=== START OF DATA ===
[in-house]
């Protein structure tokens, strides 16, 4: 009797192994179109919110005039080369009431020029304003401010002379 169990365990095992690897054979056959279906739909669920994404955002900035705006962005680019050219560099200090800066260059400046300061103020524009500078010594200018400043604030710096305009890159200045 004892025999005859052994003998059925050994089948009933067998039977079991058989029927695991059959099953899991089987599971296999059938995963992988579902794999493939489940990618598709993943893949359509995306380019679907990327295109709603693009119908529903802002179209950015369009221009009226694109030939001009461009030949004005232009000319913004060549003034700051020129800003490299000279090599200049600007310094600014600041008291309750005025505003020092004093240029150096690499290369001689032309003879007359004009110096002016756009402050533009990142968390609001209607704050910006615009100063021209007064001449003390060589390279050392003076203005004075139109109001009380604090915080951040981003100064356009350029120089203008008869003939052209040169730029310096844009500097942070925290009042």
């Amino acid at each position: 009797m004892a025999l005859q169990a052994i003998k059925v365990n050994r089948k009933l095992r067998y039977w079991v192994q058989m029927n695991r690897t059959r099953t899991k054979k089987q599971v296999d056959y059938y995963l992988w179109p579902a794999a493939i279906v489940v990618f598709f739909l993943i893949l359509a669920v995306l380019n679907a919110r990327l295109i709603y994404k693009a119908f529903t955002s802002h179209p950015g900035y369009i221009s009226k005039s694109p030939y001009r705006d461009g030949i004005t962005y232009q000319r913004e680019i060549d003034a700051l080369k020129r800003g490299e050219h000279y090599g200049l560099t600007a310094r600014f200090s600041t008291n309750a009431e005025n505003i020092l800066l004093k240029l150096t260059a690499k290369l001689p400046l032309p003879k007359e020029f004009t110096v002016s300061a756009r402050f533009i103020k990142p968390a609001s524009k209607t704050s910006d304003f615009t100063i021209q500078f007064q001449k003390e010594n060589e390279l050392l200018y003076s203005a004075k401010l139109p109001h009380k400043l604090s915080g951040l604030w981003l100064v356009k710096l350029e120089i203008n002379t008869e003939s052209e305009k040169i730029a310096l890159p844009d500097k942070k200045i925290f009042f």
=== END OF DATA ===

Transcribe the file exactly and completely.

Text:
[in-house]
């Protein structure tokens, strides 16, 4: 009797192994179109919110005039080369009431020029304003401010002379 169990365990095992690897054979056959279906739909669920994404955002900035705006962005680019050219560099200090800066260059400046300061103020524009500078010594200018400043604030710096305009890159200045 004892025999005859052994003998059925050994089948009933067998039977079991058989029927695991059959099953899991089987599971296999059938995963992988579902794999493939489940990618598709993943893949359509995306380019679907990327295109709603693009119908529903802002179209950015369009221009009226694109030939001009461009030949004005232009000319913004060549003034700051020129800003490299000279090599200049600007310094600014600041008291309750005025505003020092004093240029150096690499290369001689032309003879007359004009110096002016756009402050533009990142968390609001209607704050910006615009100063021209007064001449003390060589390279050392003076203005004075139109109001009380604090915080951040981003100064356009350029120089203008008869003939052209040169730029310096844009500097942070925290009042």
């Amino acid at each position: 009797m004892a025999l005859q169990a052994i003998k059925v365990n050994r089948k009933l095992r067998y039977w079991v192994q058989m029927n695991r690897t059959r099953t899991k054979k089987q599971v296999d056959y059938y995963l992988w179109p579902a794999a493939i279906v489940v990618f598709f739909l993943i893949l359509a669920v995306l380019n679907a919110r990327l295109i709603y994404k693009a119908f529903t955002s802002h179209p950015g900035y369009i221009s009226k005039s694109p030939y001009r705006d461009g030949i004005t962005y232009q000319r913004e680019i060549d003034a700051l080369k020129r800003g490299e050219h000279y090599g200049l560099t600007a310094r600014f200090s600041t008291n309750a009431e005025n505003i020092l800066l004093k240029l150096t260059a690499k290369l001689p400046l032309p003879k007359e020029f004009t110096v002016s300061a756009r402050f533009i103020k990142p968390a609001s524009k209607t704050s910006d304003f615009t100063i021209q500078f007064q001449k003390e010594n060589e390279l050392l200018y003076s203005a004075k401010l139109p109001h009380k400043l604090s915080g951040l604030w981003l100064v356009k710096l350029e120089i203008n002379t008869e003939s052209e305009k040169i730029a310096l890159p844009d500097k942070k200045i925290f009042f």